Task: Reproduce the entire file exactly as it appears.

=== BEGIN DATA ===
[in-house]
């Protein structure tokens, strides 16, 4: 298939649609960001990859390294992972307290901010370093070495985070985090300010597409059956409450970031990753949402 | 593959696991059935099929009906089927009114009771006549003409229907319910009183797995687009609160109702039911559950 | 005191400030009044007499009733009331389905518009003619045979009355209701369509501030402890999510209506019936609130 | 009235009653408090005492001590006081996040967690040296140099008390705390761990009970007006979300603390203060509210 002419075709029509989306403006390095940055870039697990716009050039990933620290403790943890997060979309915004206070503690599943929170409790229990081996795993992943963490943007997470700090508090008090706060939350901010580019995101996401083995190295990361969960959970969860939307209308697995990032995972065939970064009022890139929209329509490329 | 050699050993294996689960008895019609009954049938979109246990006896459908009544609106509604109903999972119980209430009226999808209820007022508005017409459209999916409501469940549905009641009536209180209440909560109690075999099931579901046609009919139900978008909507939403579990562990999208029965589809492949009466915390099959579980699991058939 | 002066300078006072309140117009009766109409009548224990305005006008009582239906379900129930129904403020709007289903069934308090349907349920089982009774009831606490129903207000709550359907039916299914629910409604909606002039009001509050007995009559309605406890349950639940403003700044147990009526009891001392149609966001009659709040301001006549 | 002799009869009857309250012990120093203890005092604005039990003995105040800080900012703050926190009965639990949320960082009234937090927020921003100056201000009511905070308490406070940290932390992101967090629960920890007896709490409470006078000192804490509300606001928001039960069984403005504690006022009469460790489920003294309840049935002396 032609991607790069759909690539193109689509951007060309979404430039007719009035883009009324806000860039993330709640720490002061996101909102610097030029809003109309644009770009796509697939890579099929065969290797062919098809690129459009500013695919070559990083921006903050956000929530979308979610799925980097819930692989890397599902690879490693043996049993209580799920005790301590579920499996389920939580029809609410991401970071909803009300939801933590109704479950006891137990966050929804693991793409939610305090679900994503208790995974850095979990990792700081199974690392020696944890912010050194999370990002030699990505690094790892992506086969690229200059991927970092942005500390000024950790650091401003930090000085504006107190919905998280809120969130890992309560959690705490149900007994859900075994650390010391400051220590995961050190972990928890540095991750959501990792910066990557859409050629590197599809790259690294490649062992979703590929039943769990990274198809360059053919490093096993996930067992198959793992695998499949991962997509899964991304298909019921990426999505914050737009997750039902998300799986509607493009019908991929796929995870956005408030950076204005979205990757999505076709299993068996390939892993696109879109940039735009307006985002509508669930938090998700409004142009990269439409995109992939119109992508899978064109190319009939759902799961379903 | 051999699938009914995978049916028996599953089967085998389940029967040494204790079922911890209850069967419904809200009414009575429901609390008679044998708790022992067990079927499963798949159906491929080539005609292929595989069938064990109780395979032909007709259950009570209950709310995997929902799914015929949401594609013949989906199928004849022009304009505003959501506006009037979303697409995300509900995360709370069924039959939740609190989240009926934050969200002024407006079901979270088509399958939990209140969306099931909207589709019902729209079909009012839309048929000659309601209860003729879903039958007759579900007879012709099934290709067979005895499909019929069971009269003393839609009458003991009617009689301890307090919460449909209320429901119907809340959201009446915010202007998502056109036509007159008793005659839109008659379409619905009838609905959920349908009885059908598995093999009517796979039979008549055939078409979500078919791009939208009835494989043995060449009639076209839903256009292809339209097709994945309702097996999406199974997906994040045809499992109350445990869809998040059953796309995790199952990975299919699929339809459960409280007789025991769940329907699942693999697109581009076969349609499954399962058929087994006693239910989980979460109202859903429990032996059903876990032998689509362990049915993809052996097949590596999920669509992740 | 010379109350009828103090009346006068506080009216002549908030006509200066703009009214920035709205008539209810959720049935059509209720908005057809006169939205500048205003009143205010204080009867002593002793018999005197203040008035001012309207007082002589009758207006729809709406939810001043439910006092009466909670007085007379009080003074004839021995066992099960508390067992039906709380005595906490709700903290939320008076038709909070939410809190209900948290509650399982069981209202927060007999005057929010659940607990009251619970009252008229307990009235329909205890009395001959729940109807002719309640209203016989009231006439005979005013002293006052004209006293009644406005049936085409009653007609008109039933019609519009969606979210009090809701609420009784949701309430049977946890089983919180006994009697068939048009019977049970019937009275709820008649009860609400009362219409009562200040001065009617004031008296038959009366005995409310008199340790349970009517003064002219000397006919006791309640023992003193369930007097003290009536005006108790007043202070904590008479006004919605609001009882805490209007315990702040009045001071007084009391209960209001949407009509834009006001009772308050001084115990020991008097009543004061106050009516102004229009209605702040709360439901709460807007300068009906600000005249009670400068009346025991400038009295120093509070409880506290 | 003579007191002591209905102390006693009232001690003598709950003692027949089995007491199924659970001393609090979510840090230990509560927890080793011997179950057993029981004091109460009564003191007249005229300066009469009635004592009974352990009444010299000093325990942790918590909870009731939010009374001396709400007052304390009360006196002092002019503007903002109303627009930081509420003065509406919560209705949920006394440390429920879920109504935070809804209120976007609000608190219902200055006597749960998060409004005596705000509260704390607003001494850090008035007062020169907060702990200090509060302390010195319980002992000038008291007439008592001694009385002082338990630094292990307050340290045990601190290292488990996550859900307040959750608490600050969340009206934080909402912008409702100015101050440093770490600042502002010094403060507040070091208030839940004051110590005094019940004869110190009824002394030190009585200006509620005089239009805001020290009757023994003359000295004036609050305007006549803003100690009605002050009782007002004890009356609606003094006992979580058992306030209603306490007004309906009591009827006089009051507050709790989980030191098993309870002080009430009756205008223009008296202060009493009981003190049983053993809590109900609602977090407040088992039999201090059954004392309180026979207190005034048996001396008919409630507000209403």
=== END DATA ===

[in-house]
């Protein structure tokens, strides 16, 4: 298939649609960001990859390294992972307290901010370093070495985070985090300010597409059956409450970031990753949402 | 593959696991059935099929009906089927009114009771006549003409229907319910009183797995687009609160109702039911559950 | 005191400030009044007499009733009331389905518009003619045979009355209701369509501030402890999510209506019936609130 | 009235009653408090005492001590006081996040967690040296140099008390705390761990009970007006979300603390203060509210 002419075709029509989306403006390095940055870039697990716009050039990933620290403790943890997060979309915004206070503690599943929170409790229990081996795993992943963490943007997470700090508090008090706060939350901010580019995101996401083995190295990361969960959970969860939307209308697995990032995972065939970064009022890139929209329509490329 | 050699050993294996689960008895019609009954049938979109246990006896459908009544609106509604109903999972119980209430009226999808209820007022508005017409459209999916409501469940549905009641009536209180209440909560109690075999099931579901046609009919139900978008909507939403579990562990999208029965589809492949009466915390099959579980699991058939 | 002066300078006072309140117009009766109409009548224990305005006008009582239906379900129930129904403020709007289903069934308090349907349920089982009774009831606490129903207000709550359907039916299914629910409604909606002039009001509050007995009559309605406890349950639940403003700044147990009526009891001392149609966001009659709040301001006549 | 002799009869009857309250012990120093203890005092604005039990003995105040800080900012703050926190009965639990949320960082009234937090927020921003100056201000009511905070308490406070940290932390992101967090629960920890007896709490409470006078000192804490509300606001928001039960069984403005504690006022009469460790489920003294309840049935002396 032609991607790069759909690539193109689509951007060309979404430039007719009035883009009324806000860039993330709640720490002061996101909102610097030029809003109309644009770009796509697939890579099929065969290797062919098809690129459009500013695919070559990083921006903050956000929530979308979610799925980097819930692989890397599902690879490693043996049993209580799920005790301590579920499996389920939580029809609410991401970071909803009300939801933590109704479950006891137990966050929804693991793409939610305090679900994503208790995974850095979990990792700081199974690392020696944890912010050194999370990002030699990505690094790892992506086969690229200059991927970092942005500390000024950790650091401003930090000085504006107190919905998280809120969130890992309560959690705490149900007994859900075994650390010391400051220590995961050190972990928890540095991750959501990792910066990557859409050629590197599809790259690294490649062992979703590929039943769990990274198809360059053919490093096993996930067992198959793992695998499949991962997509899964991304298909019921990426999505914050737009997750039902998300799986509607493009019908991929796929995870956005408030950076204005979205990757999505076709299993068996390939892993696109879109940039735009307006985002509508669930938090998700409004142009990269439409995109992939119109992508899978064109190319009939759902799961379903 | 051999699938009914995978049916028996599953089967085998389940029967040494204790079922911890209850069967419904809200009414009575429901609390008679044998708790022992067990079927499963798949159906491929080539005609292929595989069938064990109780395979032909007709259950009570209950709310995997929902799914015929949401594609013949989906199928004849022009304009505003959501506006009037979303697409995300509900995360709370069924039959939740609190989240009926934050969200002024407006079901979270088509399958939990209140969306099931909207589709019902729209079909009012839309048929000659309601209860003729879903039958007759579900007879012709099934290709067979005895499909019929069971009269003393839609009458003991009617009689301890307090919460449909209320429901119907809340959201009446915010202007998502056109036509007159008793005659839109008659379409619905009838609905959920349908009885059908598995093999009517796979039979008549055939078409979500078919791009939208009835494989043995060449009639076209839903256009292809339209097709994945309702097996999406199974997906994040045809499992109350445990869809998040059953796309995790199952990975299919699929339809459960409280007789025991769940329907699942693999697109581009076969349609499954399962058929087994006693239910989980979460109202859903429990032996059903876990032998689509362990049915993809052996097949590596999920669509992740 | 010379109350009828103090009346006068506080009216002549908030006509200066703009009214920035709205008539209810959720049935059509209720908005057809006169939205500048205003009143205010204080009867002593002793018999005197203040008035001012309207007082002589009758207006729809709406939810001043439910006092009466909670007085007379009080003074004839021995066992099960508390067992039906709380005595906490709700903290939320008076038709909070939410809190209900948290509650399982069981209202927060007999005057929010659940607990009251619970009252008229307990009235329909205890009395001959729940109807002719309640209203016989009231006439005979005013002293006052004209006293009644406005049936085409009653007609008109039933019609519009969606979210009090809701609420009784949701309430049977946890089983919180006994009697068939048009019977049970019937009275709820008649009860609400009362219409009562200040001065009617004031008296038959009366005995409310008199340790349970009517003064002219000397006919006791309640023992003193369930007097003290009536005006108790007043202070904590008479006004919605609001009882805490209007315990702040009045001071007084009391209960209001949407009509834009006001009772308050001084115990020991008097009543004061106050009516102004229009209605702040709360439901709460807007300068009906600000005249009670400068009346025991400038009295120093509070409880506290 | 003579007191002591209905102390006693009232001690003598709950003692027949089995007491199924659970001393609090979510840090230990509560927890080793011997179950057993029981004091109460009564003191007249005229300066009469009635004592009974352990009444010299000093325990942790918590909870009731939010009374001396709400007052304390009360006196002092002019503007903002109303627009930081509420003065509406919560209705949920006394440390429920879920109504935070809804209120976007609000608190219902200055006597749960998060409004005596705000509260704390607003001494850090008035007062020169907060702990200090509060302390010195319980002992000038008291007439008592001694009385002082338990630094292990307050340290045990601190290292488990996550859900307040959750608490600050969340009206934080909402912008409702100015101050440093770490600042502002010094403060507040070091208030839940004051110590005094019940004869110190009824002394030190009585200006509620005089239009805001020290009757023994003359000295004036609050305007006549803003100690009605002050009782007002004890009356609606003094006992979580058992306030209603306490007004309906009591009827006089009051507050709790989980030191098993309870002080009430009756205008223009008296202060009493009981003190049983053993809590109900609602977090407040088992039999201090059954004392309180026979207190005034048996001396008919409630507000209403």